Although missing its opportunity to fight in WWII, the F-82G would go on to distinguish itself during the Korean War, beginning with one of the least known, and most important air combat missions of the 20th century. In June 1950, US forces in Seoul, South Korea were attempting to evacuate U.S. civilians, including many women and children, from the advancing North Korean Army. A total of 682 civilians had been evacuated on the 26 June aboard the Norwegian freighter "Reinholte," then visiting Inchon Harbor and transported to Sasebo, Japan. The remaining civilians were to be evacuated the following day by an Air Force C-54. Fearing that the North Korean Air Force might try to shoot down the transport (a C-54 had been destroyed on the ground at Kimpo by North Korean fighters on June 25th) the Air Force requested air cover to protect the aircraft during takeoff. The F-80 "Shooting Star" was available, but its thirsty jet engine meant it could only remain over the airfield for a few minutes before having to return to base and no F-51 Mustangs were available.
Fortunately the 4th and 339th Fighter All Weather Squadrons F(AW)S with their F-82Gs were based in Japan and Okinawa at Misawa and Yokota Airfields, and the 68th F(AW)S was based at Itazuke airfield. With Lt. Col. John F. Sharp in command a total of 27 F-82Gs out of 35 in the theater answered the call. Arriving in the early morning, the F-82s orbited Kimpo Airfield in three flights, each above the other. Suddenly, at 1150 hours, a mixed lot of five North Korean fighters (Soviet-built Yak-9s, Yak-11s and La-7s) appeared, heading for the airfield. One of the Yak-9s immediately scored several hits on 68th F(AW)S pilot Lt. Charles Moran's vertical stabilizer but quick action by Lt. Moran prevented further damage. Moments later, Lt. William G. "Skeeter" Hudson, also of the 68th F(AW)S, initiated a high-G turn to engage the Yak. Soon Lt. Hudson's F-82G was closing in on the Yak's tail. Lt. Hudson then fired a short burst at close range, scoring hits on the Yak-9 with all six of his .50 caliber machine guns. The Yak banked hard to the right, with the F-82G in close pursuit. A second burst from the F-82G scored hits on the Yak's right wing, setting the gas tank on fire and knocking off the right flap and aileron. The North Korean pilot bailed out, but his observer, who was either dead or badly wounded, remained in the doomed aircraft.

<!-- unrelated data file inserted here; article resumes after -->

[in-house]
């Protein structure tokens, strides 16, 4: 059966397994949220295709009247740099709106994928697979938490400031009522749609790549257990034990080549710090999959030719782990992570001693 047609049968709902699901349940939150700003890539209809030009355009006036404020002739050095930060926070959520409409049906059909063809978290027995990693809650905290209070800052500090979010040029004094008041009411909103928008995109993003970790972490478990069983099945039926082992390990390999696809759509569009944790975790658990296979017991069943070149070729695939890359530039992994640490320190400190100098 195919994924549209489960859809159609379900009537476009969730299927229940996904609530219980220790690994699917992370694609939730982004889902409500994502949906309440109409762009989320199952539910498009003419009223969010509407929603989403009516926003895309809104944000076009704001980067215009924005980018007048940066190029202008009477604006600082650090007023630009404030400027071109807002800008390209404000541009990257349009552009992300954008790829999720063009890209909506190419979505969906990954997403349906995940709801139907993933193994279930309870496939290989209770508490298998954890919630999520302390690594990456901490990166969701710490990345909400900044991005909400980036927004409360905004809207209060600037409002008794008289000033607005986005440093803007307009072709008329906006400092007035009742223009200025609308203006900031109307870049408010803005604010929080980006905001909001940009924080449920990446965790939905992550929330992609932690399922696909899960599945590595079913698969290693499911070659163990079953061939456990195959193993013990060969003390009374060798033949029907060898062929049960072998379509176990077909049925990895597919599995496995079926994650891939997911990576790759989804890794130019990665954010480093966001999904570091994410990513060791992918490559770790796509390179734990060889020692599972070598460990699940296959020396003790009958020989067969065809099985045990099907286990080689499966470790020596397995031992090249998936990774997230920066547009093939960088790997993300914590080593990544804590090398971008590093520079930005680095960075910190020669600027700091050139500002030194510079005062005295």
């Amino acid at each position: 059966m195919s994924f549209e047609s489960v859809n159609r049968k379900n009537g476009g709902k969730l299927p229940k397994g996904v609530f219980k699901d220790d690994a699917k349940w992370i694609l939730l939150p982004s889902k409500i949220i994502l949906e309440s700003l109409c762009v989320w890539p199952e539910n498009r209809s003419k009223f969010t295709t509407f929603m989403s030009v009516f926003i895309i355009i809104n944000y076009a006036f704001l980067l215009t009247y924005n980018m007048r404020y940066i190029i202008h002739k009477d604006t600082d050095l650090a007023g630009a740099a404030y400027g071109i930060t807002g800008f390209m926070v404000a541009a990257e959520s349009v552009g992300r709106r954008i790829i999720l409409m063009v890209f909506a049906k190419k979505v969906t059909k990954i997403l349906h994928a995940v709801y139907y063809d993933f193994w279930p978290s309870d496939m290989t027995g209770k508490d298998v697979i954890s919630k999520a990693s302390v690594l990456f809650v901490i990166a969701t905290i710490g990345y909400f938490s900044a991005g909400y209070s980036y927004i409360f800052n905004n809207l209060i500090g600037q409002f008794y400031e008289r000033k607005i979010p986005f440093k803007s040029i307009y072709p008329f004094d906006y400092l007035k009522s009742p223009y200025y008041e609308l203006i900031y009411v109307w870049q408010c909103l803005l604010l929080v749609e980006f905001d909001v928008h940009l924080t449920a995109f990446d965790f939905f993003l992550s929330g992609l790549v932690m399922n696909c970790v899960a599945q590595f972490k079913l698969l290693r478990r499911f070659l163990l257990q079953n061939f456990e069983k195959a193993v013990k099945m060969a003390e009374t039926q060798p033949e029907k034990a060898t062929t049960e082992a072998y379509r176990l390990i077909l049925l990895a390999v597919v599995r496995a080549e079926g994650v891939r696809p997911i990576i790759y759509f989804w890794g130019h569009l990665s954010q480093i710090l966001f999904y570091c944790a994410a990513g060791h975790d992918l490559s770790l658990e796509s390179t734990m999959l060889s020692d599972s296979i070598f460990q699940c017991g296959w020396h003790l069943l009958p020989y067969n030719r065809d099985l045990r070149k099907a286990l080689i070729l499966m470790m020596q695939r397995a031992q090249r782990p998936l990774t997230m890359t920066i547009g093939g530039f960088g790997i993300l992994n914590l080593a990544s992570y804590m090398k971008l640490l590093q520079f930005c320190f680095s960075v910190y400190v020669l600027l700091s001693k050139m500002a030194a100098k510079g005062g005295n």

Parachuting down to Kimpo Airfield, the North Korean pilot was immediately surrounded by South Korean soldiers. Surprisingly, he pulled out a pistol and began firing at them. The South Korean soldiers returned fire and the pilot was immediately killed. Moments later, Lt. Moran shot down an La-7 over the airfield, while a few miles away, Maj. James W. Little, commanding officer of the 339th F(AW)S, shot down another La-7. The C-54 was able to escape safely. Of five North Korean fighters sent to destroy it, only two returned to their base. In the process, Lt. William G. "Skeeter" Hudson, with his radar operator Lt. Carl Fraiser had scored the first aerial "kill" of the Korean War.
It is generally believed that the aircraft Hudson and Fraiser flew that day was an F-82G named "Bucket of Bolts" (s/n 46-383), as their usual aircraft was down for repairs. "Bucket of Bolts" would survive the Korean War and eventually be reassigned to escourt duty in Alaska. It is believed to have been scrapped at Ladd AFB, Alaska in 1953.
It is impossible to know exactly what impact the shooting down of a C-54 containing dozens of American women and children would have had on US policy at the beginning of the Korean War, but this much is certain. As U.S. forces were being driven south and overrun by advancing North Korean soldiers, President Harry S. Truman was facing increasing pressure both from his military advisers, as well as members of his own cabinet to strike back decisively, including pressure from Gen. Douglas MacArthur and Curtis LeMay to authorize the use of nuclear weapons. Such actions could easily have drawn the Soviet Union into the conflict. The presence of the F-82 over the battlefield on the morning of 27 June 1950 may very well have prevented the rapid escalation of the Korean War into a global conflict.
1951 was the last full year of F-82 operations in Korea, as they were gradually replaced by the jet-powered F-94 Starfire. Twin Mustangs destroyed 20 enemy aircraft, four in the air and 16 on the ground during the conflict.